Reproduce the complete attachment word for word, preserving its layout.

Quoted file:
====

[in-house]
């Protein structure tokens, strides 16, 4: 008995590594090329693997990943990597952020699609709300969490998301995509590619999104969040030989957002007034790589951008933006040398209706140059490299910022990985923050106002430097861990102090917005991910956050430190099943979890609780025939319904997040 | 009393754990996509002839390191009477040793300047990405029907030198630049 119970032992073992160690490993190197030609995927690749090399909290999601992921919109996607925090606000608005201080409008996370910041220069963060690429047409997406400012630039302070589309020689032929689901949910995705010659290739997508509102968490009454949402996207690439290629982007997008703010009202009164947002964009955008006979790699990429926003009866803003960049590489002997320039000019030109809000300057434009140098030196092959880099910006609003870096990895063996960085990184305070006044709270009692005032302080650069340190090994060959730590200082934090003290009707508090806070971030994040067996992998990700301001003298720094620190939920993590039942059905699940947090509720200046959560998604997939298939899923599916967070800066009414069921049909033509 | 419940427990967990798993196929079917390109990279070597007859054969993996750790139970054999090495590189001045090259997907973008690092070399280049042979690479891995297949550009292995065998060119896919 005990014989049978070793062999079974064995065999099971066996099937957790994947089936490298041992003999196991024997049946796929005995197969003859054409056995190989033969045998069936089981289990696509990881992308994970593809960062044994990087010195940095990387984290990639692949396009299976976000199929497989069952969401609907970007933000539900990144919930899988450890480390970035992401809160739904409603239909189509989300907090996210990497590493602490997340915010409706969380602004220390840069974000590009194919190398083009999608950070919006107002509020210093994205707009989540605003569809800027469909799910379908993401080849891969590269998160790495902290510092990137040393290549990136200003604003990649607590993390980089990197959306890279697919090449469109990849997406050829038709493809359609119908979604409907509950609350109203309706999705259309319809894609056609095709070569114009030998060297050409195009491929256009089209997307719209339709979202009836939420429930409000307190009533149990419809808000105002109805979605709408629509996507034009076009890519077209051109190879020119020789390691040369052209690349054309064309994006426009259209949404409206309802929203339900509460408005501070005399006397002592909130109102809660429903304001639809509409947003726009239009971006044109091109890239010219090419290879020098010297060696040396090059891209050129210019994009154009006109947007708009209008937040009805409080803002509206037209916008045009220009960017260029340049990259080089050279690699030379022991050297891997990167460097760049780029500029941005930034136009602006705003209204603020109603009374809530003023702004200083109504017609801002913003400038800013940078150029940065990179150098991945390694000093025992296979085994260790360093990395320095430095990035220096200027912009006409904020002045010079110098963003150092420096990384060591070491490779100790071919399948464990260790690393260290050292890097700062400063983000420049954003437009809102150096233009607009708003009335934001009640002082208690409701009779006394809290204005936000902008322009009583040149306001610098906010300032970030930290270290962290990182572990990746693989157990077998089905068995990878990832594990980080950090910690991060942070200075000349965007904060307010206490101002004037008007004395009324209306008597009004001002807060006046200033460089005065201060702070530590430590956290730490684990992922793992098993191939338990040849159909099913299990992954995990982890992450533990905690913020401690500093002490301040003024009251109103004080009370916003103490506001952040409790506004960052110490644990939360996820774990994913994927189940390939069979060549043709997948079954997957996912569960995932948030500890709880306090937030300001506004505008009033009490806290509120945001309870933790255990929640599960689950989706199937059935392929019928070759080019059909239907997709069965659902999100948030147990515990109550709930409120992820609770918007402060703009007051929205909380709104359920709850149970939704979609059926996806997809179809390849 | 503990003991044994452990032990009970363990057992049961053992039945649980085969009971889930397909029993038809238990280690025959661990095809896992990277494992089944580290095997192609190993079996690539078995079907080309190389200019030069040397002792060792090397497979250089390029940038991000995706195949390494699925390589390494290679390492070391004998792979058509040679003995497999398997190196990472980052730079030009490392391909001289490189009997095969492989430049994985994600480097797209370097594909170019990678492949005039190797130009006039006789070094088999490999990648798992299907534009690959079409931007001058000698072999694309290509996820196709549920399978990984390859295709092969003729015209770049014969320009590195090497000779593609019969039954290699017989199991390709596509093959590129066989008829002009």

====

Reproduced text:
[in-house]
């Protein structure tokens, strides 16, 4: 008995590594090329693997990943990597952020699609709300969490998301995509590619999104969040030989957002007034790589951008933006040398209706140059490299910022990985923050106002430097861990102090917005991910956050430190099943979890609780025939319904997040 | 009393754990996509002839390191009477040793300047990405029907030198630049 119970032992073992160690490993190197030609995927690749090399909290999601992921919109996607925090606000608005201080409008996370910041220069963060690429047409997406400012630039302070589309020689032929689901949910995705010659290739997508509102968490009454949402996207690439290629982007997008703010009202009164947002964009955008006979790699990429926003009866803003960049590489002997320039000019030109809000300057434009140098030196092959880099910006609003870096990895063996960085990184305070006044709270009692005032302080650069340190090994060959730590200082934090003290009707508090806070971030994040067996992998990700301001003298720094620190939920993590039942059905699940947090509720200046959560998604997939298939899923599916967070800066009414069921049909033509 | 419940427990967990798993196929079917390109990279070597007859054969993996750790139970054999090495590189001045090259997907973008690092070399280049042979690479891995297949550009292995065998060119896919 005990014989049978070793062999079974064995065999099971066996099937957790994947089936490298041992003999196991024997049946796929005995197969003859054409056995190989033969045998069936089981289990696509990881992308994970593809960062044994990087010195940095990387984290990639692949396009299976976000199929497989069952969401609907970007933000539900990144919930899988450890480390970035992401809160739904409603239909189509989300907090996210990497590493602490997340915010409706969380602004220390840069974000590009194919190398083009999608950070919006107002509020210093994205707009989540605003569809800027469909799910379908993401080849891969590269998160790495902290510092990137040393290549990136200003604003990649607590993390980089990197959306890279697919090449469109990849997406050829038709493809359609119908979604409907509950609350109203309706999705259309319809894609056609095709070569114009030998060297050409195009491929256009089209997307719209339709979202009836939420429930409000307190009533149990419809808000105002109805979605709408629509996507034009076009890519077209051109190879020119020789390691040369052209690349054309064309994006426009259209949404409206309802929203339900509460408005501070005399006397002592909130109102809660429903304001639809509409947003726009239009971006044109091109890239010219090419290879020098010297060696040396090059891209050129210019994009154009006109947007708009209008937040009805409080803002509206037209916008045009220009960017260029340049990259080089050279690699030379022991050297891997990167460097760049780029500029941005930034136009602006705003209204603020109603009374809530003023702004200083109504017609801002913003400038800013940078150029940065990179150098991945390694000093025992296979085994260790360093990395320095430095990035220096200027912009006409904020002045010079110098963003150092420096990384060591070491490779100790071919399948464990260790690393260290050292890097700062400063983000420049954003437009809102150096233009607009708003009335934001009640002082208690409701009779006394809290204005936000902008322009009583040149306001610098906010300032970030930290270290962290990182572990990746693989157990077998089905068995990878990832594990980080950090910690991060942070200075000349965007904060307010206490101002004037008007004395009324209306008597009004001002807060006046200033460089005065201060702070530590430590956290730490684990992922793992098993191939338990040849159909099913299990992954995990982890992450533990905690913020401690500093002490301040003024009251109103004080009370916003103490506001952040409790506004960052110490644990939360996820774990994913994927189940390939069979060549043709997948079954997957996912569960995932948030500890709880306090937030300001506004505008009033009490806290509120945001309870933790255990929640599960689950989706199937059935392929019928070759080019059909239907997709069965659902999100948030147990515990109550709930409120992820609770918007402060703009007051929205909380709104359920709850149970939704979609059926996806997809179809390849 | 503990003991044994452990032990009970363990057992049961053992039945649980085969009971889930397909029993038809238990280690025959661990095809896992990277494992089944580290095997192609190993079996690539078995079907080309190389200019030069040397002792060792090397497979250089390029940038991000995706195949390494699925390589390494290679390492070391004998792979058509040679003995497999398997190196990472980052730079030009490392391909001289490189009997095969492989430049994985994600480097797209370097594909170019990678492949005039190797130009006039006789070094088999490999990648798992299907534009690959079409931007001058000698072999694309290509996820196709549920399978990984390859295709092969003729015209770049014969320009590195090497000779593609019969039954290699017989199991390709596509093959590129066989008829002009």